It was, perhaps, one of the reasons why I initially wanted to learn more about that path. So, one can say, without exaggeration, that that part of the book is really quite significant.
Another part of the book is the single authored essay by Shaykh Seraj Hendricks, which is a tract on diversity and the respect for it. At a time where we reject diversity and we insist on uniformity, Shaykh Seraj, a very traditional and classically-trained scholar in the Muslim canon, is insistent that the normative answer is to accept that there many valid points of view, encompassed by a modus vivendi underpinned by expertise and scholastic depth. As he expertly notes in his essay:
“However, there is no gainsaying the fact that fanaticism is a reality of a recurrent nature. Every epoch and era—regardless of geography, place, time, habitation or belief—will produce its fanatics. A fanatical tribalist in politics anywhere in the world is no different to a fanatic of any of the legal schools of thought—whether Ḥanafī, Mālikī, Shāfiʿī, Ḥanbalī, and so forth. The fundamental question is not one about fanaticism; the fundamental question addresses the nature of approach to any form or instance of fanaticism. Here, we prompt the reader, and ourselves, about the reminder from Imam Abū al-Ḥasan al-Shādhulī (d. 656/1258):
“If anyone finds a sweeter spring than this [path of ours], let them drink from it (i.e., let them find their sustenance elsewhere).
So far is he, as all true sages are, from the temptation of fanaticism. In the latter respect, prejudice—the stubborn antagonist of harmony and understanding—is often the result of an inability, or sheer lack of will, to understand and accept difference and diversity. In our quest for peace, therefore, we need to understand the wisdom behind the diversity that we witness in the world.
As that understanding sinks in, we might yet be able to contribute to a renewal and rejuvenation—at the heart of which Sufism is vital and pertinent.”
We then go into the following part of the book, which examines the way of the tariqa, which at heart is a Shadhuli one, drawn from a particularly Idrisi rendition, while encapsulated by a Ba’Alawi heritage. But it takes from beyond both of these paths, in a generous and beautiful style – at a time, when we desperately need that kind of respect for diversity. An extract from the book hints at more:
“When we consider the path of Sayyid Muhammad b. ʿAlawī al-Mālikī, there are three major aspects to recall.
The first is that, as Shaykh Ahmad Hendricks confirms, the original heritage of Sayyid Muhammad b. ʿAlawī al-Mālikī, his father Sayyid ʿAlawī al-Mālikī, and his grandfather, Sayyid ʿAbbās al-Mālikī, was undoubtedly Shādhulī in terms of spiritual path. One might even consider that the way in which Sayyid Muhammad inherits that Shādhulī way is specifically the Shādhulī-Idrīsi view of it—perhaps indicating why Sayyid Muhammad b. ʿAlawī al-Mālikī was so keen on the formulae of the declaration of faith (taḥlīl) of Sīdī Aḥmad b. Idrīs.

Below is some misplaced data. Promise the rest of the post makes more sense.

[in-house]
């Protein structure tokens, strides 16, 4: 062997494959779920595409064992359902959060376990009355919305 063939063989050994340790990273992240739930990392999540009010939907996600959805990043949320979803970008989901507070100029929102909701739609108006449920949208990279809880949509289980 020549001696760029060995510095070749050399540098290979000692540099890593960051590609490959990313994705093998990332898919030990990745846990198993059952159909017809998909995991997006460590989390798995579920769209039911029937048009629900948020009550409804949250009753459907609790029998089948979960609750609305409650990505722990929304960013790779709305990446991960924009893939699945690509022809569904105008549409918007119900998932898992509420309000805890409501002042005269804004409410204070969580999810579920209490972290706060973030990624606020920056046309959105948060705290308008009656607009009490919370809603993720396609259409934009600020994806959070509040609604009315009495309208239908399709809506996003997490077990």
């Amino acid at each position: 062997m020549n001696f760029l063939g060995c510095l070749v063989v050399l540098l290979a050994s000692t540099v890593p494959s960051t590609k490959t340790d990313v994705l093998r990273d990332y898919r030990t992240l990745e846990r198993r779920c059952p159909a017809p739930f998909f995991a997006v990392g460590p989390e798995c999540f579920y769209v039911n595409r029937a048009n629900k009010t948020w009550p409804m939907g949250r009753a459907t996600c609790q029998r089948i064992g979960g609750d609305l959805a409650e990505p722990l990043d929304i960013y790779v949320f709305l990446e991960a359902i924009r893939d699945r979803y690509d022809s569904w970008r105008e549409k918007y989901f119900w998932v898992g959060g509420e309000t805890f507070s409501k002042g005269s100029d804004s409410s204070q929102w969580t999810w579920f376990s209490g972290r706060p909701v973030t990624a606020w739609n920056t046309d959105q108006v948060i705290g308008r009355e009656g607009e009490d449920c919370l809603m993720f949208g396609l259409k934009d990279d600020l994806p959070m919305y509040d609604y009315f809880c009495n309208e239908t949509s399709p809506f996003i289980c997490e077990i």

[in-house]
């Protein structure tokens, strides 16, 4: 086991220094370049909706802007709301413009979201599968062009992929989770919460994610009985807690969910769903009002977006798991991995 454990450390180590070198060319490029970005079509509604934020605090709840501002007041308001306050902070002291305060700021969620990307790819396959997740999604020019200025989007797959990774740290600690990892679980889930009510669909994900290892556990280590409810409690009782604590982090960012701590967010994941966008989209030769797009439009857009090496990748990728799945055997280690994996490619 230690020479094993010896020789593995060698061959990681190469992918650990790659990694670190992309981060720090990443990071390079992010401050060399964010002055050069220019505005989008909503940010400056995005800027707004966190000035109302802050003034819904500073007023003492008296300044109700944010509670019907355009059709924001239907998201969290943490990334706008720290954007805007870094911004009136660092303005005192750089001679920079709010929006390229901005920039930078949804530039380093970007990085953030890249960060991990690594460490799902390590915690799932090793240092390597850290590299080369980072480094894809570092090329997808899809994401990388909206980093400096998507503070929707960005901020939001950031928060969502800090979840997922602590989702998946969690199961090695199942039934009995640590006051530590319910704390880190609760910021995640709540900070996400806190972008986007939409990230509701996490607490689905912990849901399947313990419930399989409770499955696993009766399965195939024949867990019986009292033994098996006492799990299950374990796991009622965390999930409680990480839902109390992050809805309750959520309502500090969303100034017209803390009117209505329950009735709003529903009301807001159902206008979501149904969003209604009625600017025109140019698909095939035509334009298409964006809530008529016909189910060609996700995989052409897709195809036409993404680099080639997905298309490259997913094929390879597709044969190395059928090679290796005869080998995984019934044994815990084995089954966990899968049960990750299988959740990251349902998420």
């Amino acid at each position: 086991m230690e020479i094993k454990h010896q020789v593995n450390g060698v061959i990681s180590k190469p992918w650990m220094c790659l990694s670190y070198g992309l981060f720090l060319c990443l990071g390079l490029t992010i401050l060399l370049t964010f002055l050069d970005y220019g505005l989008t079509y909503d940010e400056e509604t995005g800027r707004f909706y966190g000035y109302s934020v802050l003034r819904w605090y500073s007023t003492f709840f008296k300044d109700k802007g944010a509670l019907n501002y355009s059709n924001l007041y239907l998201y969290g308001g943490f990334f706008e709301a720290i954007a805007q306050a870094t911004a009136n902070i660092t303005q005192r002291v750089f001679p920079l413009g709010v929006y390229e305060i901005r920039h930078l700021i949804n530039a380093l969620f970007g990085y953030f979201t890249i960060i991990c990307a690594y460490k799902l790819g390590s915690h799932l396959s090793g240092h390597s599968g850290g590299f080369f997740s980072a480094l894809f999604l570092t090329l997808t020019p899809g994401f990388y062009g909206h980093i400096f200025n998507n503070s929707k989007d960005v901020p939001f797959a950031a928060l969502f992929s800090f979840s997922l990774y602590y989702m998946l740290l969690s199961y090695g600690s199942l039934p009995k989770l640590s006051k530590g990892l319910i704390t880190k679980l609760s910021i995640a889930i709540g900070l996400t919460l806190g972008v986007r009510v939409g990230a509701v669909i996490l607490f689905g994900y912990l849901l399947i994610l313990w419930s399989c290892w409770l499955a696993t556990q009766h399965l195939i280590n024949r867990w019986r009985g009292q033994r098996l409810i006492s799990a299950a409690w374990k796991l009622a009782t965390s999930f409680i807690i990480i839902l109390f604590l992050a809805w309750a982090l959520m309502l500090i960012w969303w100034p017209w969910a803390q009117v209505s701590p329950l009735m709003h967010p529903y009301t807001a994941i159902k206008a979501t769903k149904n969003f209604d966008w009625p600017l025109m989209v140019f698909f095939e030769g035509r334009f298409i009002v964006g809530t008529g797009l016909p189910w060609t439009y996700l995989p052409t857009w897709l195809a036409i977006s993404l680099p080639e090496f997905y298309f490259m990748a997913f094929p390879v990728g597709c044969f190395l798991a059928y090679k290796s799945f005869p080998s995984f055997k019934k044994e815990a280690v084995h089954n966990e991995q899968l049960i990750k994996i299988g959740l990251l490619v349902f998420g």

The second aspect is to recall that after having seen Sayyid Muhammad b. ʿAlawī al-Mālikī’s promise as a scholar and leader from an early age, the sāda of the Bā ʿAlawī, in Makka, publicly ‘adopted’ him from his father Sayyid ʿAlawī al-Mālikī.
This made the Sayyid very particularly Bā ʿAlawī, especially of the ‘Makkan’ rendition of that spiritual path. This particular Makkan rendition of the spiritual path of the sāda of the Bāni ʿAlawī should be noted: in many ways, one might describe it as especially and deeply emphasising a Shādhulī ‘gloss’ on the way of the Bāni ʿAlawī, even more than what is considered to be ‘usual’ among the Bā ʿAlawīs, who consider themselves to be Shādhulī inwardly, in any case.
This second aspect is why so much of what the ṭarīqa is enveloped and protected by is essentially the teachings of Imam al-Ghazālī. The sāda of the ṭarīqa love and cherish the sāda of the Bāni ʿAlawī, and the Bā ʿAlawī sāda uphold the teachings of Imam al-Ghazālī passionately and completely.
The third aspect to recall is the surrounding scholastic-ṭarīqa environment of Makka that the Sayyid inherited. The different ṭuruq of the umma flowed into Makka, and some of our shaykhs mastered their methods to the point that they became, essentially, independent interpreters (mujtahids) in the sciences of Sufism. As Shaykh Aḥmad Hendricks reminds with regards to these great knowers of Allah,“for them to drop the names of Bā ʿAlawī, Qādirī, Shādhulī, Naqshabandī16 [or others] is perfectly in order. They are, in effect, saints and knowers of Allah in the highest sense of the word.”17 Shaykh Aḥmad also relays that, “when all the spiritual paths then poured into Makka, the need for a name seemed to have disappeared.”18 Since all these schools and approaches reached Makka, the mashāyikh of Makka gradually combined the different approaches to Sufism. It was why the litanies (wird pl. awrād) and the remembrance text(s) (dhikr pl. adhkār) of the various paths were, and are, handed down to the students of the lofty ʿulamāʾ of Sufism in Makka.”
We’ve seen in our time opposition to that kind of respect from purist and extremist Salafis, of different types, including the ‘modernist Salafis’ of different political movements – and from many among the ranks of those who call themselves Sufis. Indeed, we’ve seen it in the expression of certain types of politics, where our men and women of religion (though usually men) back authoritarians, tyrants and scoundrels – all in the name of upholding faith and virtue. Only recently was I told of a ‘minister of religious affairs’ that suggested that the maqasid of shari’a (ultimate purposes of the sacred law) be updated to include – at one of the highest levels – the benefit of the state (maslaha al-dawla). So easy, it seems, for people to walk the slippery road – that leads only to fascism.
And finally, we go into the description of the tariqa itself – a Sufi way, with its own ideas, its principles, litanies and remembrances, which contains much of the core of the book’s intention – to be a practical guidepost for those interested in this particular way. Biographies of some of the shaykhs associated with the tariqa are at the end of the text, including the authors, Sayyid Muhammad b. Alawi al-Maliki, al-Faqih al-Muqaddam, and Sidi Abu al-Hasan al-Shadhuli.
I am honoured to have co-written this with Azzavia’s shaykhs – and I hope you benefit.